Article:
Why is my nose still congested and why am I still sneezing when all pollen is gone?
If you have allergies, the answer is often an allergy to dust mites. Dust mites are microscopic bugs that typically live in warm, humid environments and feed mostly on flakes from human skin. In fact, the medical term for dust mites is Dermatophagoides, which means "consumer of skin." The allergenic component of the dust mite is primarily from digestive enzymes in the dust mite's feces, but the body of the dust mite can also contribute to allergic reactions.
Types of Dust Mites:
- Dermatophagoides farinae - American house dust mite
- Dermatophagoides pteronyssinus - European house dust mite
- Blomia tropicalis - Found only in tropical regions
Allergy testing for dust mite allergy is most effectively done with skin testing in an allergist's office but it can also be done with blood testing. Once the allergy is confirmed, dust mite avoidance measures are often recommended such as:
- Removal of carpet
- Application of dust mite covers to pillows and mattresses
- Reduction of humidity below 50%
Unfortunately, the life cycle of a dust mite is around 75 days and it produces thousands of fecal particles, so eradication of dust mite allergen from a home is virtually impossible.
Medication for the treatment of dust mite allergy includes antihistamines, nasal corticosteroids, and leukotriene modifiers. Inhaled and topical steroids may be helpful as well since dust mite allergy can trigger asthma and eczema in addition to allergic rhinitis and chronic sinusitis. Of note, people with significant dust mite allergy can also develop an allergy to shellfish. Dust mites belong to the phylum of anthropods that have tropomysins which are proteins that are essential for muscle movement. In people who are allergic to the tropomysins of dust mites, the immune system recognizes the tropomysins of shellfish as an allergen as well and thus the shellfish allergy can develop as a consequence of the dust mite allergy.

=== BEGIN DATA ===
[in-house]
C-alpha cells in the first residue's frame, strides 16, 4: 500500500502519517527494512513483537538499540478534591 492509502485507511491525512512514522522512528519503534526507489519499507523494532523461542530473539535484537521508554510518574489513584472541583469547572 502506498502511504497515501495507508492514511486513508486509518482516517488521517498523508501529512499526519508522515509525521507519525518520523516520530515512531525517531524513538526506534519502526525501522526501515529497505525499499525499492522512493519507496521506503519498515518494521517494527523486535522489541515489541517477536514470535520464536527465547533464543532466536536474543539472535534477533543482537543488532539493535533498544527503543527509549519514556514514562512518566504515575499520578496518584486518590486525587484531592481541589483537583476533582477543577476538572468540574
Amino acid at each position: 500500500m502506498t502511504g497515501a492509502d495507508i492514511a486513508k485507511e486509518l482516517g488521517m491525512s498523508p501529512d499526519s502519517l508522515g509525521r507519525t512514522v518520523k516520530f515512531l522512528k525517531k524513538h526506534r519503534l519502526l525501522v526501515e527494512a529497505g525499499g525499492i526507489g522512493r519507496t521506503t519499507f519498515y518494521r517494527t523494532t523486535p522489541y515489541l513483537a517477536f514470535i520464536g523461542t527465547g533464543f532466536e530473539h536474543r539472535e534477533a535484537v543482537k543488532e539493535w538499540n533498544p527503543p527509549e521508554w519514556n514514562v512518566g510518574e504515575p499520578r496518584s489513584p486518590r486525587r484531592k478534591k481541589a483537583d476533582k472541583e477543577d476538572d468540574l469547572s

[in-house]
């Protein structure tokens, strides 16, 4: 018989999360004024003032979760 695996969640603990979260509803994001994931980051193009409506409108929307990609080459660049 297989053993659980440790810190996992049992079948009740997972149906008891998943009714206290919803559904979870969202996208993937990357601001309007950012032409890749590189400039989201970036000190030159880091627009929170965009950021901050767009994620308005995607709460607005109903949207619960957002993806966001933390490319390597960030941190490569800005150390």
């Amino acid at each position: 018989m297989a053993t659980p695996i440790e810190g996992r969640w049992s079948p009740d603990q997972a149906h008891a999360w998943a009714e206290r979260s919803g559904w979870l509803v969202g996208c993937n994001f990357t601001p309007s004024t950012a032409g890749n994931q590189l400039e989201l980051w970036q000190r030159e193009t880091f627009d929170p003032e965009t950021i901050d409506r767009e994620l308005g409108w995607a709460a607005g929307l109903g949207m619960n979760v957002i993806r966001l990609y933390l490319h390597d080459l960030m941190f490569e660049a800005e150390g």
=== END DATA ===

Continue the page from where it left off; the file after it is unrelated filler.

Besides dust mite avoidance and allergy medication, allergy shots for dust mites can be an extremely effective tool in treating people with dust mite allergy. Given the fact that dust mite allergy can lead to exacerbations of allergic rhinitis, asthma, eczema, and sinusitis, one should seriously consider allergy shots for dust mites for any of these medical conditions.
For further information consult with your local Allergy Partners physician who can help explain to you why your allergies are bothering you even long after pollen season is over.
Evaluation & Treatment of:
Allergic Rhinitis Asthma | Food Allergies | Eczema
Hives | Sinus Problems | Stinging Insect Allergies
Immune Deficiencies | Chronic Cough | Drug Allergies Recurrent Infections | Eosinophilic Esophagitis
Dr. Drapkin, a native of Boston, MA, received his undergraduate degree from Columbia University in New York. He then attended Mount Sinai School of Medicine in New York, where he earned his M.D. Dr. Drapkin then moved to Chicago, his wife's home town, where he completed a three year residency in internal medicine and an additional two year fellowship in allergy and immunology at Rush University.